#1
I'm starting to hate listening to many prog bands lately, mostly of the 70's variety. They all sound the same to me. Progressive means changing, improving, and creativity, doesn't it? Then why do they all do the same shit?

You have the King Crimson/Gentle Giant type of stuff
http://youtu.be/48YNdJpsIBg
http://youtu.be/nydwkewQGiM
http://youtu.be/EDEETNno9xk

And then you've got the Dream Theater-y stuff with the same problem
http://youtu.be/gg1MoJVnYK8
http://youtu.be/Ey_8BHipdSc
http://youtu.be/YW3UG1zbsFY

I'm not saying none of it is good in its own right, but god damn is it tiring. I only listed a few examples of each, but there are SO MANY more just like them. Maybe I'm turning into Stan Marsh, I dunno. Tell me what you think.
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#2
try looking for things labeled 'avant-garde' instead
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#3
If you think listening to a few short examples of certain bands is enough to form a solid opinion, more power to you. As it is, nothing you posted really sounds all that much like King Crimson. Then again, having listened to them, I know the difference. There's plenty of progression from an album like 'In The Court of the Crimson King' to 'Red'.

I actually agree completely about Dream Theater type 'prog metal', but that's still far removed from 70s progressive rock.
Last edited by Iommianity at Oct 15, 2011,
#4
Progressive as a genre doesn't really mean what it meant 40 years ago. Bands that do rhythmic tricks and long songs are almost without an exception called progressive. It's the sound that's called progressive. Perhaps "technical" would be a better term for most of today's "progressive" bands.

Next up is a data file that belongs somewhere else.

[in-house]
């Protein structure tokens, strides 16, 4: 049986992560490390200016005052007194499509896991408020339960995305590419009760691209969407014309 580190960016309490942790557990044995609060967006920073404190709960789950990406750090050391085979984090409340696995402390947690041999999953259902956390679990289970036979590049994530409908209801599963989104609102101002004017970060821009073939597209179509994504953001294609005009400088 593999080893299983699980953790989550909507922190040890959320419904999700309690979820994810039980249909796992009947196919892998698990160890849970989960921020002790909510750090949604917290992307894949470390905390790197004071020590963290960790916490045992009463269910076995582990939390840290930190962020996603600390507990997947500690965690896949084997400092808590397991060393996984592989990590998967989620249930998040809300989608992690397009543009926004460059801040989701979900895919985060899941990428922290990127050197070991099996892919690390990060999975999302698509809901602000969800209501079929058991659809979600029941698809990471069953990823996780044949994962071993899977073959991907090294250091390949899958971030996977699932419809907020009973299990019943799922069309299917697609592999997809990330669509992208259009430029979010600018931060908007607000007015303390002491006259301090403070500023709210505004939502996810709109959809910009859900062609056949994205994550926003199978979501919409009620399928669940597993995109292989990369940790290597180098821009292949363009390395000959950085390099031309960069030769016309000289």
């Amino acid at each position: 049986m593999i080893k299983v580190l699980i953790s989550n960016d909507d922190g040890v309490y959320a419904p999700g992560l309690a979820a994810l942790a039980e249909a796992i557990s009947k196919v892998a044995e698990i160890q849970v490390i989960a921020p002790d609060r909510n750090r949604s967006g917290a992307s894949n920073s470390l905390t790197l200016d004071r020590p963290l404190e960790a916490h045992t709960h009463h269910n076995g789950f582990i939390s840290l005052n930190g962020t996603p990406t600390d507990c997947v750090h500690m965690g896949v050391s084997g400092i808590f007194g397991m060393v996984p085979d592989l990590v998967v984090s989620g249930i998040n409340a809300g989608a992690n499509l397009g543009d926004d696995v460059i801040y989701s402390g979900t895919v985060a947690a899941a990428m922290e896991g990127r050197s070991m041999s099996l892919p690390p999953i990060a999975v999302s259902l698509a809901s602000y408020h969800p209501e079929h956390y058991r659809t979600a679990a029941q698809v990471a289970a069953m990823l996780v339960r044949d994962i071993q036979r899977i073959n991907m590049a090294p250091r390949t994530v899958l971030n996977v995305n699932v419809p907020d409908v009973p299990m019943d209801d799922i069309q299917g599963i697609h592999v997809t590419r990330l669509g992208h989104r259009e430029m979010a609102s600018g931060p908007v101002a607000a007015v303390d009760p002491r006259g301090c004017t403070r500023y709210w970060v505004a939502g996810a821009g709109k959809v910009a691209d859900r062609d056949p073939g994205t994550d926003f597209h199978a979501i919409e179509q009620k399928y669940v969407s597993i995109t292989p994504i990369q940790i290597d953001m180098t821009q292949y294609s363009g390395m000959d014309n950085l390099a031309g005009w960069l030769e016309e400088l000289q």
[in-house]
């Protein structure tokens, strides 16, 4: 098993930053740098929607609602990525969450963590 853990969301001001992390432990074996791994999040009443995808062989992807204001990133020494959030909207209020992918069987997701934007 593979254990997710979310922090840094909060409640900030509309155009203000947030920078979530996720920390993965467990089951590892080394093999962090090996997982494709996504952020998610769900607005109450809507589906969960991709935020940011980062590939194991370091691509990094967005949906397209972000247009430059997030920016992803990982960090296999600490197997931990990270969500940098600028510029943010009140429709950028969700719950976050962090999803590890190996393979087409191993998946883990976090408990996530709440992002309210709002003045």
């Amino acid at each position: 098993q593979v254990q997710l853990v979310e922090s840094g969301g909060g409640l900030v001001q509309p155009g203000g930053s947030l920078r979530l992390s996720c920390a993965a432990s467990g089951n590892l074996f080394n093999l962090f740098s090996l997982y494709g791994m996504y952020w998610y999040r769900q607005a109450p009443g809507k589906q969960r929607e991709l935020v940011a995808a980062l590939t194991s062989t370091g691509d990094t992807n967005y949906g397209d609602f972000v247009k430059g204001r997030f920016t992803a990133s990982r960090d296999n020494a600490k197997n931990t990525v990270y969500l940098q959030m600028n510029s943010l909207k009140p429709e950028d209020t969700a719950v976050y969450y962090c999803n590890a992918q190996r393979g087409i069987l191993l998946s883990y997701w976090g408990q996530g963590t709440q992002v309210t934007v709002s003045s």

You just have to find real progressive bands. The genre name is really misleading and given for bands that in fact don't really make any progress.

Wikipedia is a friend: http://en.wikipedia.org/wiki/Progressive_metal
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#6
Progressive is just a name for a certain bunch of bands. It doesn't have to mean constantly changing.
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#7
When I think of progressive, I think of music that is so out there, it just can't be labeled with any particular genre. I admit, there are a LOT of unknown prog metal bands that sound like a bad DT rip off, but they are still very talented. It's really all about finding the ones that you like. I really wish prog was more popular these days. It's really depressing to know that most people just aren't interested in this kind of stuff anymore. Progressive Rock and Art Rock go hand in hand. Every prog band is made of artists trying to work together to make a masterpiece that will stand the test of time.
#8
Quote by MiserySignals11
When I think of progressive, I think of music that is so out there, it just can't be labeled with any particular genre. I admit, there are a LOT of unknown prog metal bands that sound like a bad DT rip off, but they are still very talented. It's really all about finding the ones that you like. I really wish prog was more popular these days. It's really depressing to know that most people just aren't interested in this kind of stuff anymore. Progressive Rock and Art Rock go hand in hand. Every prog band is made of artists trying to work together to make a masterpiece that will stand the test of time.